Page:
There is no disagreement that the Natural Family Planning Method should be taught to the people. Romanza2005 even said that “the country would be better off by infusing every high school with lessons on The
What the bill proposes is to provide the people with the correct information on all the methods that are safe and effective for family planning. Ultimately, it will be the choice of the couple which method to follow, in accordance to their beliefs, convictions and acceptance. The bill does not prescribe any specific method to be imposed on anyone. It only provides for the availability of correct information and the services that couples decide to avail of.
It is incorrect to think that the bill will set aside the NFP method and only allow modern methods. Romanza comments that “The proposed policy on reproductive health as endorsed by the Congressman, though in rhetoric may sound 'well-intentioned' doesn't address the issue of abstinence and the importance of monogamous relationship, so no wonder one can't help but to question its ulterior motives.”
The bill does not need to prescribe abstinence because it is not the intention to prescribe a specific method to anyone. The simple language of the bill only prescribes the availability of correct information on reproductive health and the various methods of family planning. Although not stated, it includes NFP, abstinence, values education for monogamous relationships, and modern family planning methods.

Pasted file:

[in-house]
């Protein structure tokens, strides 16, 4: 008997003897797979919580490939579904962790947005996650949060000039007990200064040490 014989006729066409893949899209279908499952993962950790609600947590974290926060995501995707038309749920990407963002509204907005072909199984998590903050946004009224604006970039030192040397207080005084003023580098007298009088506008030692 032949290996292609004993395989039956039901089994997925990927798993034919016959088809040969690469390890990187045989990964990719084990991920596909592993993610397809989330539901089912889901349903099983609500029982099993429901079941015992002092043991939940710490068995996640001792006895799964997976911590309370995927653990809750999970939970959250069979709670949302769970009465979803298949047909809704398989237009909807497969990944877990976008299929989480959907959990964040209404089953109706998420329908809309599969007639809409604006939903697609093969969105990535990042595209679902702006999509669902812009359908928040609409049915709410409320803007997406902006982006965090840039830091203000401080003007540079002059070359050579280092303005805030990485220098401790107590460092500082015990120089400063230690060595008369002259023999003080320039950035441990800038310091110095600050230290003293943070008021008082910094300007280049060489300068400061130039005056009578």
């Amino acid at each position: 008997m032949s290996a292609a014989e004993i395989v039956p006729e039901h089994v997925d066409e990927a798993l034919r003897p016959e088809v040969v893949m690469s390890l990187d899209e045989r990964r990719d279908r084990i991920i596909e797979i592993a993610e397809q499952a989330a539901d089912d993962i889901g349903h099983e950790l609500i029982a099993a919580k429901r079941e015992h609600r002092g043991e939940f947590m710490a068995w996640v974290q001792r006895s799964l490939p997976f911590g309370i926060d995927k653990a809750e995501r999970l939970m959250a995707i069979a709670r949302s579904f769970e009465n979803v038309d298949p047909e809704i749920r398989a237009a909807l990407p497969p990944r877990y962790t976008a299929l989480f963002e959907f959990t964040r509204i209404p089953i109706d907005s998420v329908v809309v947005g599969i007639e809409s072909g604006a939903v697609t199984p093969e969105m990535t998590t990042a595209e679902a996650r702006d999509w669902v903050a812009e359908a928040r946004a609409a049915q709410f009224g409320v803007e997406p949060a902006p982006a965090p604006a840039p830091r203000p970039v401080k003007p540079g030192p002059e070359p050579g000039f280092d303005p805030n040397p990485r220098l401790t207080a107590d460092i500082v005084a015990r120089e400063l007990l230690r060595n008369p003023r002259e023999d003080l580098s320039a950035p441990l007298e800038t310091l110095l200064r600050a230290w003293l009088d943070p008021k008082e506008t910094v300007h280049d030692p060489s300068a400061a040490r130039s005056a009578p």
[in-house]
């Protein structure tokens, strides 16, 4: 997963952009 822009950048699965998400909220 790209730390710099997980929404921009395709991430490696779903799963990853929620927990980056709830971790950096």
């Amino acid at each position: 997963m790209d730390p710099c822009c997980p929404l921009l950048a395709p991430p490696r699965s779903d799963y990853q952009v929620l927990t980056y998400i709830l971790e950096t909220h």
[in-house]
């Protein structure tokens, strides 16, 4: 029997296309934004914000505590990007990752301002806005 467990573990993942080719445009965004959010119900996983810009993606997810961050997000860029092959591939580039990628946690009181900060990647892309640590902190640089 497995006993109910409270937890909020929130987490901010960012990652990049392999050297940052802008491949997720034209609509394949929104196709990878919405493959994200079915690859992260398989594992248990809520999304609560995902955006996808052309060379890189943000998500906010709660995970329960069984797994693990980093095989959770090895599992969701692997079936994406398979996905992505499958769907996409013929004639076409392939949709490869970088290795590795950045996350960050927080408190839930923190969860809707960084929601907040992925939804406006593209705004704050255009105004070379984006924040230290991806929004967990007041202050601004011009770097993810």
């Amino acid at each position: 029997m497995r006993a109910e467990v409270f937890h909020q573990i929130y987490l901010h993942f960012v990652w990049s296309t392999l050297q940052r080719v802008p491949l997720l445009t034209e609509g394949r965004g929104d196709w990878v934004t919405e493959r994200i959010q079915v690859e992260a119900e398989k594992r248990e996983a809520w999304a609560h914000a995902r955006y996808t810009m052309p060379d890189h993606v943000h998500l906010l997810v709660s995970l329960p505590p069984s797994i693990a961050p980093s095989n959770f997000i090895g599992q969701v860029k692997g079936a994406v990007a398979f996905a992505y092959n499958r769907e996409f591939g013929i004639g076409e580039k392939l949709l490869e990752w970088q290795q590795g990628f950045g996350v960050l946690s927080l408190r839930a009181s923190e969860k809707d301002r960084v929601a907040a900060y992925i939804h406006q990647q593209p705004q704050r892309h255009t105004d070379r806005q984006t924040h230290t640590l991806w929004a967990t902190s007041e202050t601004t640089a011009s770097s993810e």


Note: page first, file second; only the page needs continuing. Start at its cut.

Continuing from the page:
The language of the bill is simple. It doesn’t prevent the promotion of monogamy and abstinence. The insistence on ulterior methods is misplaced.
There is one statement of romanza2005 which puts the blame on the incidence of teenage pregnancies on parents. She said “These teenage pregnancies could've been avoided if the parents taught them that sex should be between a husband and a wife..These teenage pregnancies could've been prevented if the parents taught their children to delay gratification, to wait, sacrifice, etc....”
I fully agree with romanza2005 that parents have the responsibility of teaching their children moral values and the correct attitude towards sex and pre-marital sex. There is no argument against that. Unfortunately, sometimes even the parents themselves have a wrong set of values when it comes to sex. They can’t teach their children about pre-marital sex because they themselves are involved in extra-marital sex. What moral values would you expect from such?
And what about the role that society plays? How many responsible and upright parents have had to face their son or daughter who engaged in pre-marital sex which bore fruit? What kind influence does society play in those situations?
That is why I am wary of studies on this matter that were undertaken in another country. Because there are differences in culture, traditions, practices, norms, values, and even legal frameworks which may have contributed to what the findings of the studies are. What we need are studies that are done in the Philippine setting so as to put everything in the right perspective.
I arrived at my position on the matter based on first hand, actual experience on how the people live, especially the marginalized sector. While others will insist their points based on studies made in other countries with cultures and societies alien from ours, and arguments that are detached from the real situation on the ground, I rely on what my five senses get from the ground.
If there is any question to my motives, I invite those who doubt to join me and see it for themselves.